Then we headed out of the hills to see a flower farm. But that wasn’t the interesting bit. What was interesting was that a Dutchman on holiday had wondered why, with the climate they have in Dalat, nobody had ever thought of growing flowers as a business. Now they export them and the Dutchman is rich and married to a Vietnamese woman. Nice one.
The beautiful highlands outside Dalat
After this we went to see a coffee plantation where we were told all about the different types of beans and what they’re used for and how they’re blended and how the beans are roasted, and how one man came to the realisation one day that beans he’d found on the ground tasted better than beans he’d picked off the tree.
He noticed that weasels eat coffee beans. Only they’re not what we call weasels, they’re actually Asian Palm Civet Cats, a bit like raccoons and they’re very sweet. We know this because later we were shown caged animals that are fed only on coffee beans, and whose turds are then collected in bags. They looked a lot like the nutty bars that you can buy.
These beautiful little animals don’t lead a rewarding life really, caged in a turd farm eating only coffee beans. They actually eat the pulpy bit on the outside of the bean see, the bean itself goes all the way through and the gimmick is that the digestive system improves the flavour of the coffee, although some say that the weasels select the best beans, and that therefore farmed turds are inferior to turds collected from the forest floor. I can’t say, having only drank coffee made from farmed turds.
I remember Stephen Fry saying on tv (television) that he’d bought some weasel shat coffee beans for Prince Charles for Christmas.
Weasel turds are not to be sniffed at, although honestly, I couldn’t tell the difference between coffee shat out by a weasel and coffee bought in the cafe such as that im drinking right now and I certainly wouldn’t pay the thousands of dollars our guide reckons the beans fetch per kilo.
(can I just ask that should anybody comment on this post, please avoid the obvious jokes)
We were taken to the Elephant waterfall, which was wet and slippy and magnificent. There is a climb down to the bottom which nobody would be allowed to descend in Britain due to the very high risk of slipping and dying, and there’s a gap in the rocks that you can slide down to the very base of the fall, where you can get very wet indeed and take pictures until your camera packs up. It was spectacular and noisy.
We had lunch at the Elephant waterfall where the food was very cheap and very fatty. I don’t think they use the choicest cuts of meat, but guide boy told us a bit about the communist days, when people were allocated a bowl of rice and a few grams of meat per day. People survived by eating what they could, like the grub I ate later. Of course they did. Who wouldn’t? Happily the government recanted in 1968 and allowed people to keep the produce that they had grown, and some people, the ones who could, became rich, while some people, those without land, got poor.
Has communism ever worked?
Guide boy with the unpronounceable name went to get me a drink made from rice spirit and snakes. It was slightly yellowish, perhaps dissolved snake and when you put the snake in it, it has to left for sufficient time for the venom to become impotent.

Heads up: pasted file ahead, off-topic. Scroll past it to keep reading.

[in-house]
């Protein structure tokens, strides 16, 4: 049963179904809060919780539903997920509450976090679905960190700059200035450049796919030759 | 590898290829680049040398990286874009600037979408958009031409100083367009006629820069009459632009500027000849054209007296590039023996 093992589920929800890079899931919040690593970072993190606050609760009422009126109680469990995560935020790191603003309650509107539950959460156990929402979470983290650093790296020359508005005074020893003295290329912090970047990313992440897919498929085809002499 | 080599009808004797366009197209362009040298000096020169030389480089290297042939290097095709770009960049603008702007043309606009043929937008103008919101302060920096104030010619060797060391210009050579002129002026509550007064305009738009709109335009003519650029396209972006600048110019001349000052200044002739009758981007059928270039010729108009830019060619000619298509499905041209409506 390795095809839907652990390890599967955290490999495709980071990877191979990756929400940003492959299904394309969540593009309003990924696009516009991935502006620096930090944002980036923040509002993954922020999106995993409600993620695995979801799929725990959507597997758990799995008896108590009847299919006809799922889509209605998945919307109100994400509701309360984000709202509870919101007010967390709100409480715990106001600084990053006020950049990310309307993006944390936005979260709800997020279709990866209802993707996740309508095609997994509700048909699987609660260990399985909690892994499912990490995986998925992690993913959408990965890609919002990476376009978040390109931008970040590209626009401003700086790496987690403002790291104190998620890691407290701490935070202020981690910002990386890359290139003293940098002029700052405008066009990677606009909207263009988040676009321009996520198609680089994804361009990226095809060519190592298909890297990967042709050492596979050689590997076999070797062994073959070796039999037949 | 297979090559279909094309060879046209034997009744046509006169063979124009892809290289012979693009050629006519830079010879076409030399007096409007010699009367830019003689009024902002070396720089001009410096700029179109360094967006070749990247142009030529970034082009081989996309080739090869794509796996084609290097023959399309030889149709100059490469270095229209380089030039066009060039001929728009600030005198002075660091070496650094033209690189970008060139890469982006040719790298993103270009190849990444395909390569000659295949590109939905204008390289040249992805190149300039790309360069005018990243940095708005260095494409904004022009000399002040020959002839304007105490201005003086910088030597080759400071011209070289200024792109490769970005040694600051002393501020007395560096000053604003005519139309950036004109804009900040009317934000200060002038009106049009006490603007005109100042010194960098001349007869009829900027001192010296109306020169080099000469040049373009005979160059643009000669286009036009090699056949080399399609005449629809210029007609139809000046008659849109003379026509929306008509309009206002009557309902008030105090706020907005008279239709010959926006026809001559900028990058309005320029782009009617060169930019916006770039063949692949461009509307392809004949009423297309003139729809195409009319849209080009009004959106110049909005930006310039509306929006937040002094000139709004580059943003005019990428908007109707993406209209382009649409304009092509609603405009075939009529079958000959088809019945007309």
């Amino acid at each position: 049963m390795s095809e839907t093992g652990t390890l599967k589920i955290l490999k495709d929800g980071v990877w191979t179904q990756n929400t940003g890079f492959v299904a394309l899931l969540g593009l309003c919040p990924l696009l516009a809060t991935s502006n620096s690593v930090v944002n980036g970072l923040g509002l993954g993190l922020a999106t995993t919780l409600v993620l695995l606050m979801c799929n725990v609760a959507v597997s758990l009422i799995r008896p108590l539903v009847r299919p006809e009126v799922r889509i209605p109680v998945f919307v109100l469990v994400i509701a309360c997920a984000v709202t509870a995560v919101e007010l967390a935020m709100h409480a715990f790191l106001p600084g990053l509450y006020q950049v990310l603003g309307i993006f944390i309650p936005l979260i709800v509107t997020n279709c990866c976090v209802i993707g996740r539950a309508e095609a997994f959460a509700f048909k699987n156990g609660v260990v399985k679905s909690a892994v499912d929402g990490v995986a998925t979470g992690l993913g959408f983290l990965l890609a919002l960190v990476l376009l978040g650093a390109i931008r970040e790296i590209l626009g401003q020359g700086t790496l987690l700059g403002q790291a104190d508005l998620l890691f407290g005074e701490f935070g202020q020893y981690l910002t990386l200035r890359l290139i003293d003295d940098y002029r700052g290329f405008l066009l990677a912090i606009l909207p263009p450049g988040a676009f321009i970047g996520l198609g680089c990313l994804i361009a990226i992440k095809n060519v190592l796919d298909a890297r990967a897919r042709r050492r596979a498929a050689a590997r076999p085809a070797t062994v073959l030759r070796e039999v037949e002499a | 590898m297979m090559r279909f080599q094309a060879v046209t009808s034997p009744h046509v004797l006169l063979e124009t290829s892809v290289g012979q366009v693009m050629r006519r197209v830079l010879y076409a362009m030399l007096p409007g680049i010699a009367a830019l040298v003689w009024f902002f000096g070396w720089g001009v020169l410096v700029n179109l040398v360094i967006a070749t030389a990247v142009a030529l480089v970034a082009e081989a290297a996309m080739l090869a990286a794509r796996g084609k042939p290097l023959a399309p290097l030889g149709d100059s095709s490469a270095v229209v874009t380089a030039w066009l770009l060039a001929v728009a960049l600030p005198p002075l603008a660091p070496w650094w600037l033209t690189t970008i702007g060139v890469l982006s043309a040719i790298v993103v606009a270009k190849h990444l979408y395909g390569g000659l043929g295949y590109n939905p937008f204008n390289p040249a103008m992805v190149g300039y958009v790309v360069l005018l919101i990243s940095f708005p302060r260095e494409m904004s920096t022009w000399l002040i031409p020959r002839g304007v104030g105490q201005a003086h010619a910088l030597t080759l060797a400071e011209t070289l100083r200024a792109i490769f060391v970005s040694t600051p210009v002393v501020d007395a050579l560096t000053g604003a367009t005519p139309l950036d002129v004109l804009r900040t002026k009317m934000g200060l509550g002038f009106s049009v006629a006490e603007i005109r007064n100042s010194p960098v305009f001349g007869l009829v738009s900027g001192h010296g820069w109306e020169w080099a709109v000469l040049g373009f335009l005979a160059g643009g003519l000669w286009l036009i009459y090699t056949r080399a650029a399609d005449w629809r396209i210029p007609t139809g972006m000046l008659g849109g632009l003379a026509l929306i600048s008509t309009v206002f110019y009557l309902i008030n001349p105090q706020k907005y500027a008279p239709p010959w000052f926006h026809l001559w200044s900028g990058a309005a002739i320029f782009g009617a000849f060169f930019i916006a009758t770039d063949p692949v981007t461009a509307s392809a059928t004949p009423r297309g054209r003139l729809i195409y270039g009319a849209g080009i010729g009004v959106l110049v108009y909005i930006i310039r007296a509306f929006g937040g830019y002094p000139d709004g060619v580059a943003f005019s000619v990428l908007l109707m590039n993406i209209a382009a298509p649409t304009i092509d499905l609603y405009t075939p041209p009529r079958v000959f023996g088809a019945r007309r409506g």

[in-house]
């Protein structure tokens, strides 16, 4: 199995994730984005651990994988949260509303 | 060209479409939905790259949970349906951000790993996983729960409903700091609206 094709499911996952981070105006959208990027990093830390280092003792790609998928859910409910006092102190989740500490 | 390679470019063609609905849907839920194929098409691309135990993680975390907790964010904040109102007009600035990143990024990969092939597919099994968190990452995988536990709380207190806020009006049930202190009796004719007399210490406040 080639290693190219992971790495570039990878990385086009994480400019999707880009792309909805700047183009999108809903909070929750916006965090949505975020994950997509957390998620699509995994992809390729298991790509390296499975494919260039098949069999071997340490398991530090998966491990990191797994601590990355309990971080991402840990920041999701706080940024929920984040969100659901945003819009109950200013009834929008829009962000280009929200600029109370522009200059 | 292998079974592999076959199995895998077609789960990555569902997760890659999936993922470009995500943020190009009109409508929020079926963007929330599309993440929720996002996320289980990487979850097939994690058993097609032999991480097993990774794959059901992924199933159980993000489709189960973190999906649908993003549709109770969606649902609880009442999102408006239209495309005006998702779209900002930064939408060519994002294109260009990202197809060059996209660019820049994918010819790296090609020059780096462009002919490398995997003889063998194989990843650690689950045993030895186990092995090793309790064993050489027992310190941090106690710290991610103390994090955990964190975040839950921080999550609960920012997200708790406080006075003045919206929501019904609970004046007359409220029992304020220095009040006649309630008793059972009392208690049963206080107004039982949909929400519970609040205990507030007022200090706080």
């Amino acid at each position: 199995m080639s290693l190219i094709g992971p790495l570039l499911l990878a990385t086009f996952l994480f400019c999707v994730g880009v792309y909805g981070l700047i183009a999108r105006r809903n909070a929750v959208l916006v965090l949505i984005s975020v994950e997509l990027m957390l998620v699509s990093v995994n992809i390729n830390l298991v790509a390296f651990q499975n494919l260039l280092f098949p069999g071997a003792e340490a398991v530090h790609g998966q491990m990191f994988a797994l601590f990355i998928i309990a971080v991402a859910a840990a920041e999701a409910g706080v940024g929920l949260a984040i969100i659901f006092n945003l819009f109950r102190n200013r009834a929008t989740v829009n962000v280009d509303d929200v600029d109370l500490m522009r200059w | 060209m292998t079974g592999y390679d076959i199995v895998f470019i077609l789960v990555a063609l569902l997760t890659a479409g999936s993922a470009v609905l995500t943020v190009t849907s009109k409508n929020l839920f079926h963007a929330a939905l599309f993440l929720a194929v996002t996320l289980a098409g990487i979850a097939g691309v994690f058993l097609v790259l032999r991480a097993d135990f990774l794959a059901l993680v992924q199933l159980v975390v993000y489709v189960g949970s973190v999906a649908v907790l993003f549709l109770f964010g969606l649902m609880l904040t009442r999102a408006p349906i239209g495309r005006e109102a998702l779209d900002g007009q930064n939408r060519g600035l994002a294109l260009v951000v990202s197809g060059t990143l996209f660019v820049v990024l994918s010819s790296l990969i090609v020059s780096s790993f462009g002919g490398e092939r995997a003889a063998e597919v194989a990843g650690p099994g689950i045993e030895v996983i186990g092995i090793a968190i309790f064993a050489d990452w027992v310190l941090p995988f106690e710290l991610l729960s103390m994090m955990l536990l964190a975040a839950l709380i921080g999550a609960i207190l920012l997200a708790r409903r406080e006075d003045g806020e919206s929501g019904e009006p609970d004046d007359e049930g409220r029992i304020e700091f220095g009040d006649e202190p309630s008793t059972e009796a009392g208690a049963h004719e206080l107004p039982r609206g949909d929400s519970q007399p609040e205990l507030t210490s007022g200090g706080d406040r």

Many Vietnamese men drink this stuff every evening to improve vigour, and perhaps it works, I don’t know but it tasted quite good I thought, probably because the tree roots in the jar disguise the taste of dissolving snake.
We’d also seen crow rice spirit, which had a crow dissolving in it as you on doubt guessed. I didn’t get to try that one.
Somehow a crow dissolving in a jar of alcohol looks less appealing than a snake dissolving in a jar of alcohol. Snakes look somehow cleaner, less feathery. And I say that like it’s a good thing.
A refreshing glass off snake. Chin chin.
We next went to a silk factory, only a little place in a village out in the highlands somewhere where guide boy showed us the whole process.
Local people collect the cocoons from mullberry bushes and sell them. Each cocoon is spun from one thread of silk which might be a kilometer long! A kilometer!
The cocoons are softened in hot water, which of course kills the caterpillar inside, and cooks it. Guide boy gave me one to eat and god only knows why, but I ate it, expecting it to taste like chicken like everything does, or scrambled eggs like the Wichity grubs are said to.
I thought it tasted like a peanut. It would probably be good with beer.
The silk farm was fascinating, seeing women picking threads from the cocoons in the hot water and threading them onto a spindle, the cocoons spinning and jumping about and clean white silk thread growing thicker on the spindle.
The looms were ancient things, powered by belts with punch cards determining the pattern on the cloth. Nel bought a scarf for about a hundred and thirty thousand dongs, about four quid.
All along the way, and we must have done about fifty miles on these bikes, we stopped to take pictures of valleys, and beautiful stepped hillside coffee plantations, and our guides told us about how the plants are grown and a bit about the history of the area.
It’s their job to know what they’re talking about, and they’re very trustworthy jokey personable blokes who enjoy their work. Well it’s better than working in a factory or a shop ain’t it.
The Elephant waterfall where you can be soaked
You can take a tour with them for as far as you like, you can go the whole length of Vietnam with them if you have the time and the money, it’ll cost you about sixty five dollars a day, with accommodation included, stopping wherever you want and at places of interest en route.
We’re seriously thinking of coming back some time to do a longer tour, maybe a week or something.
And the blokes will help you out as much as they can.
They took us to the offices of the bus company to book our sleeper to Hoi An for tomorrow evening. It’s a twelve to fourteen hour drive and they took us to the best company, they’re really glad to help you out and great blokes to hang around with.
Look online and you’ll see how highly rated they are. We can endorse that.
Our two motorcyclist guide blokes
A lion thing, might be a lion, might be a dragon thing.